Commercial trading of cloth is also the subject of a study of fifteenth-century brokers' books, revealing details of types, designs, and regulation of the famous silks from Lucca, Italy. Another paper focuses on art, reconsidering the incidence of frilled veils in the Low Countries and adopting an innovative means of analysis to question the chronology, geographical diversity, and social context of this style.
The contributors to this volume are: Patricia Williams, Benjamin L. Wild, Isis Sturtewagen, Kimberly Jack, Mark Chambers, Eleanor Quinton, John Oldland, Christine Meek

Saturday, September 11

New spools


When we were in Nijmegen at the end of August, I bought five little boxwood thread reels from Bikkel & Been. Monica, who made them, told me they were based on a London find, that was originally in bone. They are perfect for fine embroidery silks, because boxwood has a very smooth surface, that won't damage your silk.
Have a look as Monica's website, they make lovely things. For now they only have a Dutch site, but when I last spoke to her she told me they are in the process of building a new site that will also have English pages.

Thursday, September 9

Eyelet stitch embroidery I



Recently my attention was drawn again to this purse from Tongeren, Belgium (see more info and images here). It is dated to 1276-1300. It exists of a woollen ground fabric - as does this purse I posted about earlier this week - with silk and metal thread embroidery. The embroidery is a mix of brick stitch and eyelet stitches. Tristan from Taschen did a pattern redaction of this purse, with which I do not fully agree (I have been wanting to do a redaction myself for some time, I promise I'll do it soonish). You can find it here. His finished piece is gorgeous too! Also have a look at this detail shot.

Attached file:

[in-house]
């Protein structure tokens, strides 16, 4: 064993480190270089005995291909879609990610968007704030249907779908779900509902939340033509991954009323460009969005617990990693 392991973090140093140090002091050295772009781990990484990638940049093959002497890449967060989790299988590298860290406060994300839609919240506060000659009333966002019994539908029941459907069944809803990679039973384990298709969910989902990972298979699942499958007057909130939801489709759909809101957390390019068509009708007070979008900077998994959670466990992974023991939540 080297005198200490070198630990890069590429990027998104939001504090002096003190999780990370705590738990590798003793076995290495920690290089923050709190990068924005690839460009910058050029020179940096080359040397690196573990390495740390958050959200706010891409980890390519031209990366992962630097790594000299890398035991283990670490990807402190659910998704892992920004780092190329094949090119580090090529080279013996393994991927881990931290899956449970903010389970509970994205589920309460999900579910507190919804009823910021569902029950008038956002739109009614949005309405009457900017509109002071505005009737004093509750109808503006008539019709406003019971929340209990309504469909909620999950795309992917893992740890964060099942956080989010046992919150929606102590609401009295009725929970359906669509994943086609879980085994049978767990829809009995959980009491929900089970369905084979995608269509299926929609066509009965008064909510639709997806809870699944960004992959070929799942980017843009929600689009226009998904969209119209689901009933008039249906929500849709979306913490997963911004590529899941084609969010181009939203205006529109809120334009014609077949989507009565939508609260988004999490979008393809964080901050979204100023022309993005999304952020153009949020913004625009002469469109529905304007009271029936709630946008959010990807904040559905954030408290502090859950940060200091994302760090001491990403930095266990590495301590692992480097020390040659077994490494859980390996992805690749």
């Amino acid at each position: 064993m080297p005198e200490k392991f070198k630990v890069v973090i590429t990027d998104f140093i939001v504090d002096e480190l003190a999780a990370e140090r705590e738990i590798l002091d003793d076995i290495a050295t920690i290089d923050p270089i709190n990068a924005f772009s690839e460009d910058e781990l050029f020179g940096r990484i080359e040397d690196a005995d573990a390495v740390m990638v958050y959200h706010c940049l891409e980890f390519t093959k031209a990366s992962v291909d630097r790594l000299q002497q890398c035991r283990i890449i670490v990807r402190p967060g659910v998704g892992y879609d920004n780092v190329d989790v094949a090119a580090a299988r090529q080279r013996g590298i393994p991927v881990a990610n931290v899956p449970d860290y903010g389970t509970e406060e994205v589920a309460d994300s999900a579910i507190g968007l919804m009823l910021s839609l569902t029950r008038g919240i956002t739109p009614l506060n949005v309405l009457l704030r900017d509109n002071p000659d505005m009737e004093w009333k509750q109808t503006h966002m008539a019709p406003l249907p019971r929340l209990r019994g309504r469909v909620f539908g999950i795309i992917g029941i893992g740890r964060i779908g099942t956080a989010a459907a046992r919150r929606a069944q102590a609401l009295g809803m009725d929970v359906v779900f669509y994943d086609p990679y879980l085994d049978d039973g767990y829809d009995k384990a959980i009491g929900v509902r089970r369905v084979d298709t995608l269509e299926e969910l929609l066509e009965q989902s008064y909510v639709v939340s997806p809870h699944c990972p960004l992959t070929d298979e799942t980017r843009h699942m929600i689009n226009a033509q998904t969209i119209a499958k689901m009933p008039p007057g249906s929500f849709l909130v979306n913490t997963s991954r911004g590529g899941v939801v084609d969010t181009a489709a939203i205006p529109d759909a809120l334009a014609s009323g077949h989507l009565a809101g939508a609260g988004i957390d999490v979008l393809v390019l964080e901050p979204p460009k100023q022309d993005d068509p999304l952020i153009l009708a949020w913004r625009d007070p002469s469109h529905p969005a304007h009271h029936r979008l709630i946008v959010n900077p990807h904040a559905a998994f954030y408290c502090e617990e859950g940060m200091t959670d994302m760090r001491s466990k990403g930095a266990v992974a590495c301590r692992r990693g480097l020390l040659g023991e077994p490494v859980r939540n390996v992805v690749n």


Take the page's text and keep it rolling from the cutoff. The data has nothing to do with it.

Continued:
For a long time I have thought this was the only piece of embroidery with eyelet stitches from the medieval period in Europe. Apparently not!


Just this week I was browsing the website of the Needleworkers Guild of the West Kingdom, where I bumped into this fabulous piece of eyelet embroidery here. As opposed to the purse from Tongeren this embroidery pattern is built up from eyelet stitch only. The colour photo by Catrijn shows that the piece was done in red, blue and yellow/green silk, and metalic thread. It is situated in the Uppsala Cathedral Museum. Has anyone got more information on this piece of embroidery, or interesting literature about it? Recommendations are always welcome.

Wednesday, September 8

Frilled veils final thesis is online!


I kind of forgot to tell you all that my final thesis has been accessible online for some time now! You will find it here, at the website of the Ghent University Library.
For your pleasure I also made pages on the blog where articles, tutorials and embroidery patterns will be grouped. That way it will be more easy to find the information you need! You will also find a link to my thesis on the articles page.

Tuesday, September 7

New pattern


This very small embroidered pouch was found in the Eglise Saint-Vincent in Soignies, Belgium. It dates back to the 13th or 14th century (alas I couldn't find a more precise date). It is embroidered in silk on a woollen tabby weave canvas. The colours now appear to be dark red, white/yellow and orange/brown. The drawstrings in finger loop braiding are made using a green silk. In the tassels red and green silk have been combined. The tassels are embellished with red silk turk’s head knots. The opening of the pouch has been decorated with loop braids.

You can find a pattern redaction and information sheet here.
This purse wil be my next embroidery project :-)

Other lozegne embroidery patterns can be found here:
pattern 1
pattern 2

Monday, September 6

Progress, part IV




It's been a while since I last posted about this project! I am now a little over half way with the embroidery (I made some more progress since these photos were taken).
I want to finish it this winter, because I want to start a new embroidery project next season wich will involve naturally dyed filament silk, hopefully, when I get round to dyeing this winter. I have been wanting to work with naturally dyed silk for long, but couldn't find filament silk in naturel dyes readily available, only spun silk it seems. But after seeing this wonderfull purse by Miriam of Diu Minnezit, I decided to dye my own.